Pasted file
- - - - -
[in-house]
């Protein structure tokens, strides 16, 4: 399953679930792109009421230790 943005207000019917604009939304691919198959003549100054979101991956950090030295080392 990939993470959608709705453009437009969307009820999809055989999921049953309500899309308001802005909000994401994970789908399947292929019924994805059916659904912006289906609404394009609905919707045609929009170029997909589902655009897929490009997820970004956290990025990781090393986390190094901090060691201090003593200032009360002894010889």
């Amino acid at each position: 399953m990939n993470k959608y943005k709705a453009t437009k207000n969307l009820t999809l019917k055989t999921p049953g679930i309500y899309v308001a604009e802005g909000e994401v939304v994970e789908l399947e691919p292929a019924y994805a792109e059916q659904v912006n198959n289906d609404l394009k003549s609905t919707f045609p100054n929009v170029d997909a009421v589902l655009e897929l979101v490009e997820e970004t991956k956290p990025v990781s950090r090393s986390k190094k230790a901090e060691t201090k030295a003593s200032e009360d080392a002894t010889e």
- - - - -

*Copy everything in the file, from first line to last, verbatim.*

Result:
[in-house]
């Protein structure tokens, strides 16, 4: 399953679930792109009421230790 943005207000019917604009939304691919198959003549100054979101991956950090030295080392 990939993470959608709705453009437009969307009820999809055989999921049953309500899309308001802005909000994401994970789908399947292929019924994805059916659904912006289906609404394009609905919707045609929009170029997909589902655009897929490009997820970004956290990025990781090393986390190094901090060691201090003593200032009360002894010889």
């Amino acid at each position: 399953m990939n993470k959608y943005k709705a453009t437009k207000n969307l009820t999809l019917k055989t999921p049953g679930i309500y899309v308001a604009e802005g909000e994401v939304v994970e789908l399947e691919p292929a019924y994805a792109e059916q659904v912006n198959n289906d609404l394009k003549s609905t919707f045609p100054n929009v170029d997909a009421v589902l655009e897929l979101v490009e997820e970004t991956k956290p990025v990781s950090r090393s986390k190094k230790a901090e060691t201090k030295a003593s200032e009360d080392a002894t010889e």